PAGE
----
Jump to content

Recommended Posts

I know that you can literally major in ANYTHING, but do some programs have an inherent preference for science majors. Would majoring in for instance Communications, be seen as taking the "easy way out". Obviously, getting an A in a upper division communications class is easier than getting an A in a upper division biology class (not a pre-req). This would lead to a high cGPA but will pa programs hold this against you in some way???

Share this post


Link to post
Share on other sites

Pick a major that you would be happy working in if you don’t get into PA school. You are going to spend a lot of time and money and it probably shouldn’t be to try to impress anyone else.

I was an engineer. A med school advisor told my daughter that the best med school applicant he ever met was a photography major.

I would say: run your own life.

Good luck.


Sent from my iPad using Tapatalk

  • Upvote 1

Share this post


Link to post
Share on other sites

To piggyback off what @UGoLong said, also think about a major that would allow you flexibility if you don't go to PA school or need to take a break in schooling. I am a Biology major and the job market for a biology degree without any advanced degrees SUCKS lol. I am a taking a gap year and I had to work around my wack degree. My current job that I found was just a stroke of luck and has absolutely nothing to do with my degree. 

Edited by Imani

Share this post


Link to post
Share on other sites

I would recommend just going with something that interests you. I have not heard of a program that openly states that they prefer a certain major or majors. As long as you excel in prereqs, that is usually enough to demonstrate that you can do well in the natural sciences. If you were worried or had a low GPA, taking additional science courses beyond the prereqs is always an option. Personally, I majored in Psychology which I felt offered a lot of interesting and fun classes while I took my prereqs, and I also believed helped me get a job as a behavioral therapist after I graduated.

Share this post


Link to post
Share on other sites
I would recommend just going with something that interests you. I have not heard of a program that openly states that they prefer a certain major or majors. As long as you excel in prereqs, that is usually enough to demonstrate that you can do well in the natural sciences. If you were worried or had a low GPA, taking additional science courses beyond the prereqs is always an option. Personally, I majored in Psychology which I felt offered a lot of interesting and fun classes while I took my prereqs, and I also believed helped me get a job as a behavioral therapist after I graduated.

That’s also what my daughter took as an undergrad (Psych). She had no trouble getting into vet school and later getting a second doctorate in pathology.

Like I said, live your own life.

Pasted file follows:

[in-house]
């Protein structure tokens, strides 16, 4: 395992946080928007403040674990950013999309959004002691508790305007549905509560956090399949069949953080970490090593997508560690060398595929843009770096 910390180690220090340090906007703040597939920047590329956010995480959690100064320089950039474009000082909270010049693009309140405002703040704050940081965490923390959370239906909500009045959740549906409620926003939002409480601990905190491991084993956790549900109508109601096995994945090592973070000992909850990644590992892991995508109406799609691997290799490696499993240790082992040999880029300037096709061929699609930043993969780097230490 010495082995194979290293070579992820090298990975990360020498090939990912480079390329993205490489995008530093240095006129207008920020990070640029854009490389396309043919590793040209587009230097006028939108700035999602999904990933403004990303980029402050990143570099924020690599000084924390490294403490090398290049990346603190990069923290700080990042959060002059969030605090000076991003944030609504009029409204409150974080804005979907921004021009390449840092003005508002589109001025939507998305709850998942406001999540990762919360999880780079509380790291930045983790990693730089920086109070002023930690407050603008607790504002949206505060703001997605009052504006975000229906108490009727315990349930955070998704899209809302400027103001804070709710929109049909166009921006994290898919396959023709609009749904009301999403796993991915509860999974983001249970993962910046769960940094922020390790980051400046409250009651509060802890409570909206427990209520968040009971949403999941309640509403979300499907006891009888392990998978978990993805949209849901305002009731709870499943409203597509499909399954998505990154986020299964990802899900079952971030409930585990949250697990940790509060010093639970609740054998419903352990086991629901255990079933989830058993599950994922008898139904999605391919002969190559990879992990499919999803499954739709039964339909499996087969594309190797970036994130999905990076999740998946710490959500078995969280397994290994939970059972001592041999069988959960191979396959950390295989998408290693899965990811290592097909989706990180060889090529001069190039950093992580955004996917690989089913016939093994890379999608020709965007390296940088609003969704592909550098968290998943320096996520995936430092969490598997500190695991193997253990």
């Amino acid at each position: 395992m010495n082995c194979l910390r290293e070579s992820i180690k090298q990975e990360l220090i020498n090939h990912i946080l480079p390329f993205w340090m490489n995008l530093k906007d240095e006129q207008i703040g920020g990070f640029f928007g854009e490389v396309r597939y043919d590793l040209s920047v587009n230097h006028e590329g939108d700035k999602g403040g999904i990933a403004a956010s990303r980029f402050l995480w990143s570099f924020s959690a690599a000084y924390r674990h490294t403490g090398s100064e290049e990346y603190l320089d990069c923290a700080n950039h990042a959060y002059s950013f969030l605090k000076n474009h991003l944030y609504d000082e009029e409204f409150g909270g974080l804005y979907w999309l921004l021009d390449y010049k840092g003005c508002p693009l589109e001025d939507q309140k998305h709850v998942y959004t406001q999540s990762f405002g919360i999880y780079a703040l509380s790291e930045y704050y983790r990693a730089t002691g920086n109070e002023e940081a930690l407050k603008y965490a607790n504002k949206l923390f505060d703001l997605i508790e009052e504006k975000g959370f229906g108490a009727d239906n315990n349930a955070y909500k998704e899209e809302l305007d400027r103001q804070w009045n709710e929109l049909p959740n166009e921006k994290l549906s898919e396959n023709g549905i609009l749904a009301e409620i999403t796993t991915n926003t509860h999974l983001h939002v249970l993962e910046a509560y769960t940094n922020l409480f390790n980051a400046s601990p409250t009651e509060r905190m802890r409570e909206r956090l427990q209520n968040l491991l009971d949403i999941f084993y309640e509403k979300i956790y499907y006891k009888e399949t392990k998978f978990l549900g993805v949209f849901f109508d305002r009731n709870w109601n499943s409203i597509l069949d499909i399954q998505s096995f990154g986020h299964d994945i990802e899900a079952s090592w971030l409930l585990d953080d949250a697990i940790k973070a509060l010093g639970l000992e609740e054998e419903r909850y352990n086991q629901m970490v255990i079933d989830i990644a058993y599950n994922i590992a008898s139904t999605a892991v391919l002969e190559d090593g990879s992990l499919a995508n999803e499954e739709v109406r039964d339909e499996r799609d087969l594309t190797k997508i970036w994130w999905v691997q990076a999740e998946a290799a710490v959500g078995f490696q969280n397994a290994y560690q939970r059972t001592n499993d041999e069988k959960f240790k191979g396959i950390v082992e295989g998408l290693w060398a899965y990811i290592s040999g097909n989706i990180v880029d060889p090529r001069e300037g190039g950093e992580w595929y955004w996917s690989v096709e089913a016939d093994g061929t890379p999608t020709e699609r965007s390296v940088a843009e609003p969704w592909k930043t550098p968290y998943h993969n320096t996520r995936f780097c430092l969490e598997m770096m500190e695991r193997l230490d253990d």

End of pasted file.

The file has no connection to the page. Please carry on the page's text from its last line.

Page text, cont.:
Sent from my iPad using Tapatalk

Share this post


Link to post
Share on other sites

Join the conversation

You can post now and register later. If you have an account, sign in now to post with your account.

Guest
Reply to this topic...

×   Pasted as rich text.   Paste as plain text instead

  Only 75 emoji are allowed.

×   Your link has been automatically embedded.   Display as a link instead

×   Your previous content has been restored.   Clear editor

×   You cannot paste images directly. Upload or insert images from URL.


  • Similar Content

    • By UgSOsM
      So I was thinking of taking 4 science classes this upcoming Fall semester and one GE class. I slacked off my first year and a half in college, and recently noticed how many interesting/ useful courses are taught at my university that seem to be beneficial for PA school, but I am already a senior. I am used to taking 3 science classes, but do not know if I should try for 4. Right now, I have biochemistry 1, evolution, genetics + lab, and microbiology + lab plus my GE class. Microbiology is fully online and the other 3 are remote due to Covid 19. The reason I am trying to push myself for four is because I want to take Anatomy in the spring which requires a lot of self studying, but also Immunology + Serology, which is the same way. Immunology + Serology is not required for me to graduate, but seems beneficial. Should I just take anatomy and microbiology Spring semester and not take immunology + serology at all? The reason I can't take some during the Fall is because of schedule conflicts or some courses aren't taught in the Fall.
      What are your thoughts? 
    • By NOLAPALady
      When I graduated with my Master's degree over the summer I gifted myself a pair of morganite and diamond earrings to "celebrate" by success. With SARS-CoV-2 among us there wasn't much else to do to celebrate other than gifting myself something. I'm thinking when I gain acceptance to a PA program I am going to celebrate a bit more creatively with a tattoo cover-up I've been eyeing.
      Future PAs - what will you do to celebrate when you get that wonderful acceptance email or phone call? 
      PA-S and PA-C folks - how did you celebrate acceptance or graduation, for that matter?
    • By mccleen
      hello,
       i'm considering applying this cycle after completing my BSc in biology this past spring. i'm not sure if there is anyone here who has had an interview invite or being accepted with similar stats. your input is greatly appreciated.
      thanks
      cGPA:3.3
      sGPA: 2.97
      Volunteering 1500
      PCE 11280 hrs
      HCE: 4500
      shadow hours: 120
      LORs: 1 MD and 2 PAs
      no GRE score, no research hrs
×
×
  • Create New...

Important Information

Welcome to the Physician Assistant Forum! This website uses cookies to ensure you get the best experience on our website. Learn More